Paid Sick Days Help Employees and Businesses, Say Experts, Local Workers
April 2, 2009
Workers at the Lawrence Polartec factory today protested the company’s policy of not offering its employees paid sick days and calling on the Massachusetts legislature to pass paid sick days legislation. When Polartec bought the factory from the locally-owned Malden Mills, the national company announced that it would not follow its predecessor’s policy of providing paid sick days.
This lack of paid sick days has proven challenging for workers across the state, including in Lawrence. Yahaira German, a Lawrence 25-year-old single mother of four, has been working at Polartec since 2006. Without paid sick days, Yahaira has to forgo work hours and pay when she has to take her children to their doctor’s appointments or stay home when she or her children are sick. Some months, it is nearly impossible for her to pay her bills.
An Act to Establish Paid Sick Days, currently pending in the Massachusetts legislature, would require employers to allow their workers to earn up to seven paid sick days annually.
MomsRising.org, an on-line and on-the ground advocacy group for moms and everyone who has a mom, is a part of the coalition pushing for this reform. “Paid sick days are win-win,” said MomsRising.org Executive Director Kristin Rowe-Finkbeiner. “Employers reduce costs and have less turnover, and workers have the peace of mind of knowing that they can take a sick day without sacrificing pay or losing their jobs.”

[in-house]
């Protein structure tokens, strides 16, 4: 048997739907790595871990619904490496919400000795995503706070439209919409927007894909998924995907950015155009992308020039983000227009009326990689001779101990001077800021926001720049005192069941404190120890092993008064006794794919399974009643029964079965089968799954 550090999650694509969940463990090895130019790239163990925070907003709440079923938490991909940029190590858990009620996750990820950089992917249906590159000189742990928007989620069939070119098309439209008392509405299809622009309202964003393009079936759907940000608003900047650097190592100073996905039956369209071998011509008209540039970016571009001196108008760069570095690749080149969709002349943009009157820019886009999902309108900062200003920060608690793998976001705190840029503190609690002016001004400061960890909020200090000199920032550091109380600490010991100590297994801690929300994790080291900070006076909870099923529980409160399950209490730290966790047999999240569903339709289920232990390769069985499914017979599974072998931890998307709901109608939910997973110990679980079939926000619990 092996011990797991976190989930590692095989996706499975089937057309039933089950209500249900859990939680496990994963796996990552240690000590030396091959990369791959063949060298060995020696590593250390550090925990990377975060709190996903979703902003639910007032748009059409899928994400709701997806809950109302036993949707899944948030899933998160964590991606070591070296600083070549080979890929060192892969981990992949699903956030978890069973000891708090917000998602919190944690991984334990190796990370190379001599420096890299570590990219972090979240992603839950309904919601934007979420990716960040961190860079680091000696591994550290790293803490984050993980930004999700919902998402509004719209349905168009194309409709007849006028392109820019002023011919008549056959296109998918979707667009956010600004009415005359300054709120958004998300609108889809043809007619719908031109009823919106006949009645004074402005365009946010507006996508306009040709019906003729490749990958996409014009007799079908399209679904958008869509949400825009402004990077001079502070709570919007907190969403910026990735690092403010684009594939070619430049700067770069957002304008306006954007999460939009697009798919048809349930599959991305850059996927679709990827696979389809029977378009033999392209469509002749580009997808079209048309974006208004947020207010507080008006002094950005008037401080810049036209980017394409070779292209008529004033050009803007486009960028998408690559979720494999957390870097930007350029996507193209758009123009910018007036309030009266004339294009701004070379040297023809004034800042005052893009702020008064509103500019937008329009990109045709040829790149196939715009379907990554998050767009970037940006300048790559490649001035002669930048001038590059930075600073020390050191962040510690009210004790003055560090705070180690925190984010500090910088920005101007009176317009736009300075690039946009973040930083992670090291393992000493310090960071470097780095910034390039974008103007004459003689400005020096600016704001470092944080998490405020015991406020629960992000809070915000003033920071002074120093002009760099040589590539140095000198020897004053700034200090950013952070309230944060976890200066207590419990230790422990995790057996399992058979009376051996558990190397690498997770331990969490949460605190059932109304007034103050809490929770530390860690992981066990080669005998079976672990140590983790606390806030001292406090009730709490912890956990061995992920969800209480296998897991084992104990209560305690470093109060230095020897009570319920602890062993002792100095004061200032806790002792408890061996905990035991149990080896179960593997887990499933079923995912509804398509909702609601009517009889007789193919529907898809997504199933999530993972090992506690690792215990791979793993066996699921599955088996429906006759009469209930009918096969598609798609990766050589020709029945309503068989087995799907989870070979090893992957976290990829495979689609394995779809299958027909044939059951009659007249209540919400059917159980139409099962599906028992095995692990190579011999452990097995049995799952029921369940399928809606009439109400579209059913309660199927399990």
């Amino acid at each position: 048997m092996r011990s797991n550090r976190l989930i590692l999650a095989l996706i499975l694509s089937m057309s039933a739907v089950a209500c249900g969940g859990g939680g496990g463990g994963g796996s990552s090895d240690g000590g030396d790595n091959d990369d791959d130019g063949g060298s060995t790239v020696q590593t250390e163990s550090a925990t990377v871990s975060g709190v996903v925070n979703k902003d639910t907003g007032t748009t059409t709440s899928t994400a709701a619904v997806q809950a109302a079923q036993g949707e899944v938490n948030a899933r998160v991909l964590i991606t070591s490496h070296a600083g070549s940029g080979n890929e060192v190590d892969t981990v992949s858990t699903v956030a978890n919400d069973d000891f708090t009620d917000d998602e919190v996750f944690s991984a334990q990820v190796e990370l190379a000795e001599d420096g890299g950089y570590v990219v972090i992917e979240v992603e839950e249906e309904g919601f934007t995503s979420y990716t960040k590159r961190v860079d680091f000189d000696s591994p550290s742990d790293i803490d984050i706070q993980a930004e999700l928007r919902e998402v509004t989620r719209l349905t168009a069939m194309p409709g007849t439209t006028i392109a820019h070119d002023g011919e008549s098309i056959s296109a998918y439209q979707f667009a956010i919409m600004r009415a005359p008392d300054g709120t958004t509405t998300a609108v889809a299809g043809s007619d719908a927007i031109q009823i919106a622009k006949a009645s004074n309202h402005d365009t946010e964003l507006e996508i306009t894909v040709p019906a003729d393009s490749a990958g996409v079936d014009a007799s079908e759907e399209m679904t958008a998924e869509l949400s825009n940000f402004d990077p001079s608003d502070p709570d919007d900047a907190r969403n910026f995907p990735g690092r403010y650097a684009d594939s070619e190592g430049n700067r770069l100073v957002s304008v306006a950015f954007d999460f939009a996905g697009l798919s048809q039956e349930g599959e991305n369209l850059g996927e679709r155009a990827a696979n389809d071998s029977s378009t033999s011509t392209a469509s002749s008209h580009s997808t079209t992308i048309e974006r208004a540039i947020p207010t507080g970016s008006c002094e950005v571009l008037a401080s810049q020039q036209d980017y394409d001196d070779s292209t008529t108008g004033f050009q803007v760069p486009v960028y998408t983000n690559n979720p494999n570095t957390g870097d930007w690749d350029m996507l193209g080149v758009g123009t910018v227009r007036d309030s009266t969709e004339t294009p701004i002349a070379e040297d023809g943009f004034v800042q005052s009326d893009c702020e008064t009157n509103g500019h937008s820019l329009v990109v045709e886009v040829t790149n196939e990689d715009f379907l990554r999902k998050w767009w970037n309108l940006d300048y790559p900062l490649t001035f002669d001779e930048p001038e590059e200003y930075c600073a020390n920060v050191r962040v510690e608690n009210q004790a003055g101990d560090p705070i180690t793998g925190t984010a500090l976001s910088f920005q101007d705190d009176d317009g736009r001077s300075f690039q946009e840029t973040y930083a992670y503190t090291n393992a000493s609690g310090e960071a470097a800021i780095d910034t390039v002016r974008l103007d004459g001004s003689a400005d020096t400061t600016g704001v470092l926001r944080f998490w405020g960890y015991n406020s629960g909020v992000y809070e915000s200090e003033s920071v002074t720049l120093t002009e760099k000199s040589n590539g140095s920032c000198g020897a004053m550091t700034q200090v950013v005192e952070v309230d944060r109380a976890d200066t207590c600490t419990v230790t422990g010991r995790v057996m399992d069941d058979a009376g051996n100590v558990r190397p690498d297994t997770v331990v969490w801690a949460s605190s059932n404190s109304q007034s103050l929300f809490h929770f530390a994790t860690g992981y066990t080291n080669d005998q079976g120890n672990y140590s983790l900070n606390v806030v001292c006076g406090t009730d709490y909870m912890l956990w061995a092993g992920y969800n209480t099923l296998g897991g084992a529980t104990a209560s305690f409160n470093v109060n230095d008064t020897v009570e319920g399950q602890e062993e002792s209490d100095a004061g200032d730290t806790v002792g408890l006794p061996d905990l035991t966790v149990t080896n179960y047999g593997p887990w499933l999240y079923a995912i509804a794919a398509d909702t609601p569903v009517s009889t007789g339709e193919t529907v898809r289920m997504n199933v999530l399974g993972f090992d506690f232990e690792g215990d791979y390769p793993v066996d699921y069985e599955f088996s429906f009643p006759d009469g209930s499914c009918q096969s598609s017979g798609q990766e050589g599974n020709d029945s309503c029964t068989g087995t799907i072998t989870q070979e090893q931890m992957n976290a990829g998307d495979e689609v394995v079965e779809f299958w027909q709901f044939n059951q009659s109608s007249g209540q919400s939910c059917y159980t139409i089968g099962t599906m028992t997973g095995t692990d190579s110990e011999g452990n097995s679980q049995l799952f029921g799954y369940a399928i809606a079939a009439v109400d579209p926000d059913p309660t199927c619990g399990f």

A 2007 study by the Society for Human Resources Management found that presenteeism (employees coming to work when sick) costs employers about $180 billion annually. This is significantly higher than absenteeism, which costs about $118 billion annually.
The coalition advocating for Paid Sick Days includes MomsRising.org, labor groups, Jobs with Justice, Greater Boston Legal Services, the Jewish Alliance for Law and Social Action, and many other health and nonprofit organizations.
An Act to Establish Paid Sick Days would allow part-time and full-time workers to accrue one hour of paid sick time for every 30 hours worked up to seven total paid sick days a year. Workers would be able to use paid sick days for diagnosis or treatment of their own or a family member’s health condition and for preventive care. Victims of domestic violence would also be able to use paid sick days to address their medical, psychological and legal needs. Currently, almost half (47 percent) of Massachusetts workers do not have even a single guaranteed paid sick day.